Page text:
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We deliver actionable evidence and solutions to transform how land is used and how food is produced: conserving and restoring ecosystems, responding to the global climate, malnutrition, biodiversity and desertification crises. In short, improving people’s lives.


XV World Forestry Congress

XV World Forestry Congress

Building a Green, Healthy and Resilient Future with Forests

02 - 06 May 2022, Coex, Seoul, Republic of Korea
Plenary and special event

Sustainable forests and green energy: Sustainable bioenergy for energy transition towards net zero emissions

Energy lies at the heart of both the 2030 Agenda for Sustainable Development and the Paris Agreement. Itis intricately connected to climate change – and to almost all the other sustainable development goals (SDGs), including poverty eradication, food security, health, education, gender equality, water and sanitation, and ecosystem protection and restoration.

Biomass, mainly from forests and agricultural sources, represents about 11 percent of total global energy consumption. Woodfuel alone accounts for roughly 40 percent of the world’s renewable energy supply – as much as solar, hydroelectric, and wind power combined. So far, most bioenergy is used in developing countries for cooking and heating, with an increasing range of modern uses in both the industrial and household sectors. 

Progress on access to modern energy services, in particular to clean cooking solutions, has been very slow in trecent years. The SDG7 Report (2021) indicates that the global population with access to clean cooking solutions increased from 50 percent in 2000 to 66 percent in 2019, and from 9 percent to 16 percent in sub-Saharan Africa over the same period. This makes SDG7’s aim of universal access to clean cooking solutions by 2030 – alongside Paris Agreement commitments to net-zero carbon emissions by 2030 – a considerable challenge that requires bold action to provideeffective options for energy provision and greenhouse gas (GHG) emission reduction. The sustainable use of bioenergy will be a key component of such a transition.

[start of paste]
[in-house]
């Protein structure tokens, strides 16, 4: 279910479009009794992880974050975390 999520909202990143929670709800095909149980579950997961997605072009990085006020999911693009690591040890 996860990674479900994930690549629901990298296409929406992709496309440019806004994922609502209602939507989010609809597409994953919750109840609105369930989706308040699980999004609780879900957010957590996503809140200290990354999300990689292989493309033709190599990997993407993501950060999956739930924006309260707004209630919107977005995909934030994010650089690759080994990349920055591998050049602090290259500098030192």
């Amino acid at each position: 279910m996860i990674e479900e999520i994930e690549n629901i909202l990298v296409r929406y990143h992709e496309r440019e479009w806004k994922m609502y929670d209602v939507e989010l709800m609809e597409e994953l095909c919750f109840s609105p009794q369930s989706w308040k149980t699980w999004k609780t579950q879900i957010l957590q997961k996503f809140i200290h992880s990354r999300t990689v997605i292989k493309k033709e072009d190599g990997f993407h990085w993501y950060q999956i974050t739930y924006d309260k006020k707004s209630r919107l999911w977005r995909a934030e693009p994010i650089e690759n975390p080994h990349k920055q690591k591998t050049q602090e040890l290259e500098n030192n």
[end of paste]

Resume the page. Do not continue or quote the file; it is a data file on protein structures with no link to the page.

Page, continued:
FAO, GBEP and IRENA have robust international experience in sustainable bioenergy, and a clear understanding of how it can contribute to sustainable development by stimulating agricultural productivity, forest restoration, supporting food security, and contributing to the global energy transition and the achievement of net zero emissions. Furthermore, FAO and IRENA have recently signed an agreement that includes cooperation actions within and beyond the GBEP context, to improve the profitability and sustainability of the food and energy nexus by accelerating the use of renewables and sustainable bioenergy while fostering climate action and resilience.

The objective of this special event is to explore, debate, and enhance understanding of the following issues, as a basis for a call for action:

  1. the future role of forests in contributing to access to basic energy services and  energy transition in developing countries (including least-developed countries (LDCs), land-locked developing countries (LLDCs), and small island developing states (SIDS) that depend heavily on fuelwood and/or charcoal for household cooking;
  2. sustainable forest management and modern bioenergy, including the challenges and potential of the role of bioenergy in climate change mitigation and in increasing the share of renewable energy in the global energy mix; 
  3. balancing the environmental, economic, and social sustainability of a changing and potentially increased role for forests in the energy transition; and
  4. pathways and actions that are recommended to enhance the role of bioenergy in achieving the goal of sustainable energy for all by 2030 (SDG7), as well as net-zero emissions by 2050.

Event page

Organizers:     Food and Agriculture Organization of the United Nations (FAO), Global Bioenergy Partnership (GBEP), International Renewable Energy Agency (IRENA)